Response of nuclear-dissociating shocks to vorticity perturbations

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In the context of core-collapse supernova explosions, the interaction of standing accretion shocks with upstream vorticity perturbations is investigated by linear theory analysis. The endothermic effect associated to the nuclear dissociation, which takes place right behind the shock wave, affects the amplitude of the perturbations amplified/generated across the front. For upstream disturbances whose characteristic size is much larger than the postshock dissociation layer thickness, the effect of nuclear dissociation can be reduced to that of considering the global endothermic effect that scales with the inflow energy flux. The present study focuses on perturbation fields that are not isotropic, which mimic the perturbations in collapsing convective shells of massive stars. The linear interaction of the shock with bidimensional mono-frequency vorticity perturbations is theoretically addressed, with the limit of highly stretched vortices being analyzed in detail. The exact spatial distribution of the rotational and acoustic perturbations generated in the postshock flow are provided along with the transient evolution of the shock front. It is found that nuclear dissociation contributes to stabilize the shock oscillations, but increases the amplitude of the density perturbations downstream.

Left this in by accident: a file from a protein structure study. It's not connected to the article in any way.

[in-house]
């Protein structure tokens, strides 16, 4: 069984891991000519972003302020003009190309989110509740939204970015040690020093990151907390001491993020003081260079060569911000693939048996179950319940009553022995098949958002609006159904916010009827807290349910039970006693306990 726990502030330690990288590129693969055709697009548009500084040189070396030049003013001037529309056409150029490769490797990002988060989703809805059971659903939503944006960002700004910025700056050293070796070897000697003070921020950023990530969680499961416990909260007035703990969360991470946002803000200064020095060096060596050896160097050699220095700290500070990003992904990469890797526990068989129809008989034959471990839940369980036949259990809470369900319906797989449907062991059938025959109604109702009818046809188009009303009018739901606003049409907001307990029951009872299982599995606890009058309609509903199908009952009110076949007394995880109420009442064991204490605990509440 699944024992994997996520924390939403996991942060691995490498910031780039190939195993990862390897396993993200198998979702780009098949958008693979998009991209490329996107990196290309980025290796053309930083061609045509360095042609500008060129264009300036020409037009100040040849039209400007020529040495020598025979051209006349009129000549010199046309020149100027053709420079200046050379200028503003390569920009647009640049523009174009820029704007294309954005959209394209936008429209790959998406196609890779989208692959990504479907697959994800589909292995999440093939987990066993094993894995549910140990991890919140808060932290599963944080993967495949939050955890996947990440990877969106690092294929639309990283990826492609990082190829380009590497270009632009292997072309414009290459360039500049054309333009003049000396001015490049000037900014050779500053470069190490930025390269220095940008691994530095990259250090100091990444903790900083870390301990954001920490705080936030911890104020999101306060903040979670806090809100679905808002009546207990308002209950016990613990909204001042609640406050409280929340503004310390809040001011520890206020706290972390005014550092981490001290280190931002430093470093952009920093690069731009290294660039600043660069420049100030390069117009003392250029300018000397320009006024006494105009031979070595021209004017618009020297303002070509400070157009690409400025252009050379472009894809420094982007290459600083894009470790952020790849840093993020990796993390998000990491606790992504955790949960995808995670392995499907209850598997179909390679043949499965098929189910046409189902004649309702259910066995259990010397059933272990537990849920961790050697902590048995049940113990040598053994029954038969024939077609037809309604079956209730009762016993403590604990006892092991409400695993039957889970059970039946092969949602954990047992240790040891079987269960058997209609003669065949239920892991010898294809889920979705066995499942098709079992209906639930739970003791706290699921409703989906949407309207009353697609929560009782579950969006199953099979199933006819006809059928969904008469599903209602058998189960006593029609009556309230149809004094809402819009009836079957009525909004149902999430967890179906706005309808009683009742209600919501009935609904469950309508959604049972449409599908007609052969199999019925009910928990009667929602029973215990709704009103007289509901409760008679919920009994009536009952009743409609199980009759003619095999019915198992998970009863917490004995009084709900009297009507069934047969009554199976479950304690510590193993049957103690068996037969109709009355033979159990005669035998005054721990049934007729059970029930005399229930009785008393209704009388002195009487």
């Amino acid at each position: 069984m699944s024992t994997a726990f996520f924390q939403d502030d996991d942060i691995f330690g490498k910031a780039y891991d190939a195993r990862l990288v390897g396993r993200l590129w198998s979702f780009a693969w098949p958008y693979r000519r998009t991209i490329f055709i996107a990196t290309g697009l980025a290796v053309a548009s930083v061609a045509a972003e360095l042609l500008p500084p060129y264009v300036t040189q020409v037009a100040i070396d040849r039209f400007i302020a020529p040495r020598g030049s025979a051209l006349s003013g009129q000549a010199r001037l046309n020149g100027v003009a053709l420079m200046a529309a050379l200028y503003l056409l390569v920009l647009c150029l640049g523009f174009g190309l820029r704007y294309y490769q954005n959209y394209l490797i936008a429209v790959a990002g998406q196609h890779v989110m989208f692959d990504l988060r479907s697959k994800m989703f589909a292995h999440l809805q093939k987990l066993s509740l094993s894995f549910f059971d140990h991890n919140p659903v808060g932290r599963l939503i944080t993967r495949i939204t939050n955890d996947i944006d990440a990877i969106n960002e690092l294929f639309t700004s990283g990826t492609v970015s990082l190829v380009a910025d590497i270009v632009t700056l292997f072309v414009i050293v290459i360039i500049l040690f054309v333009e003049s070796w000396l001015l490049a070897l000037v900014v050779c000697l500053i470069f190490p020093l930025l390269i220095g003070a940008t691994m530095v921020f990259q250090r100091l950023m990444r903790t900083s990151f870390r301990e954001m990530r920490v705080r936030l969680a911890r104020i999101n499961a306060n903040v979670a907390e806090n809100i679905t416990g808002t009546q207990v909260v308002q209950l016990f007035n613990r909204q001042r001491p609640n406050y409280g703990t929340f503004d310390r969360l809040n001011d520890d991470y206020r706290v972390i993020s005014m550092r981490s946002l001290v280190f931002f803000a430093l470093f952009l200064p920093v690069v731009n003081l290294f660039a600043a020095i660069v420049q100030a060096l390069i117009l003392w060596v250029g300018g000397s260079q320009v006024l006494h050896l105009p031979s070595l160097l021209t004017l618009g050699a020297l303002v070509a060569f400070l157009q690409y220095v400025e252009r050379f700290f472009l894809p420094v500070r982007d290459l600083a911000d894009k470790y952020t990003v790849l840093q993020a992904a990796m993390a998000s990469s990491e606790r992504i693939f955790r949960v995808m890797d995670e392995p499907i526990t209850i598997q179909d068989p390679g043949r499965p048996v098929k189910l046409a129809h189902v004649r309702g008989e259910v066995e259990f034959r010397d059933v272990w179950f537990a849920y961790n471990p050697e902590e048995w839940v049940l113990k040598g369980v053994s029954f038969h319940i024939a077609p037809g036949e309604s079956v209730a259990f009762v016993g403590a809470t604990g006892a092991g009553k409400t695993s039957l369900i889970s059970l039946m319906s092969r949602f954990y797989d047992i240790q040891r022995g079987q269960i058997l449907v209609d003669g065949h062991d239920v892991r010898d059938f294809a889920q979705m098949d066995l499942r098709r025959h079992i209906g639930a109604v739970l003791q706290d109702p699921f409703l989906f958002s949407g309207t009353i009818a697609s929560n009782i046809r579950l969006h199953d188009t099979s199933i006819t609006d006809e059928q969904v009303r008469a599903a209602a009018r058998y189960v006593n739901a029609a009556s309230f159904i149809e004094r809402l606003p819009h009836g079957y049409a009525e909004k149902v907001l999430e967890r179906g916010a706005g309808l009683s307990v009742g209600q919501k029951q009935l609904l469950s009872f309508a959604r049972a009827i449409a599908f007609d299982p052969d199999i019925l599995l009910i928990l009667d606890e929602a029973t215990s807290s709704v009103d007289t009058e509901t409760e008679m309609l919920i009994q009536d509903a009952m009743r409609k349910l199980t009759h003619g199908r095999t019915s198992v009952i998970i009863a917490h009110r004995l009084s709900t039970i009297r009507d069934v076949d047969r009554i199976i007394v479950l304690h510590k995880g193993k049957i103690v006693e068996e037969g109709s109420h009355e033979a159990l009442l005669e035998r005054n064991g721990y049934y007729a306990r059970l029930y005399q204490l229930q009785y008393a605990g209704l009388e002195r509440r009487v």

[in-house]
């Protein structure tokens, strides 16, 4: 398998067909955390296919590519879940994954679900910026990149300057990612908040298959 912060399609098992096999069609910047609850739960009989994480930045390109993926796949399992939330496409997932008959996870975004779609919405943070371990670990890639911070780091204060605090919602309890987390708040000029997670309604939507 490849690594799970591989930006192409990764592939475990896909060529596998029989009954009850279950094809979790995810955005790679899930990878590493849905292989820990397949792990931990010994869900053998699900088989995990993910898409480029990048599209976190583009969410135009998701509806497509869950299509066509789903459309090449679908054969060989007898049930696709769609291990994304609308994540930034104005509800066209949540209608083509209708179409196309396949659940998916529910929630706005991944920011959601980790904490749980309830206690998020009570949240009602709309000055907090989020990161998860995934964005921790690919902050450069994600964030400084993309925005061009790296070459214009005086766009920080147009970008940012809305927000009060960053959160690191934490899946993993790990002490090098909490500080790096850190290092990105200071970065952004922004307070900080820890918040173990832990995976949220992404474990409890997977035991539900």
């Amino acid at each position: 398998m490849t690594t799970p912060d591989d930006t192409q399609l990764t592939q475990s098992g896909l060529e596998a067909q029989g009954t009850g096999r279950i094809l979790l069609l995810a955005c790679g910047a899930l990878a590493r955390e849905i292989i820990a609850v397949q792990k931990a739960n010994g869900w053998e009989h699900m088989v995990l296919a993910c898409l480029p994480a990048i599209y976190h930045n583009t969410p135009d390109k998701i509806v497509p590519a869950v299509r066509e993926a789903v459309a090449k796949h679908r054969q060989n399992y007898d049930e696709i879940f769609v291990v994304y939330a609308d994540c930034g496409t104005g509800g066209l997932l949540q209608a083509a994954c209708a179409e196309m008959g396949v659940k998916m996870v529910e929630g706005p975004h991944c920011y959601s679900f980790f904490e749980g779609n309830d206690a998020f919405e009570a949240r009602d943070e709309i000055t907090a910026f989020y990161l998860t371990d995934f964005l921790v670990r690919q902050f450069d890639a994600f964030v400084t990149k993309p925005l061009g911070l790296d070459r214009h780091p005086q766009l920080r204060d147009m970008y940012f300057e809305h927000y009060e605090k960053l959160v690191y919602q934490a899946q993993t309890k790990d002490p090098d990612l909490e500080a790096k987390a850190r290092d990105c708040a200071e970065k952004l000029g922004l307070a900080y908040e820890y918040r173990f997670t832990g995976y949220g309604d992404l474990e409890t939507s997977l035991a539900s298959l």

Shock wave, Supernovae, Turbulence
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Huete, C. & Abdikamalov, E. (2019). Response of nuclear-dissociating shocks to vorticity perturbations. Physica Scripta, 94(9), 094002.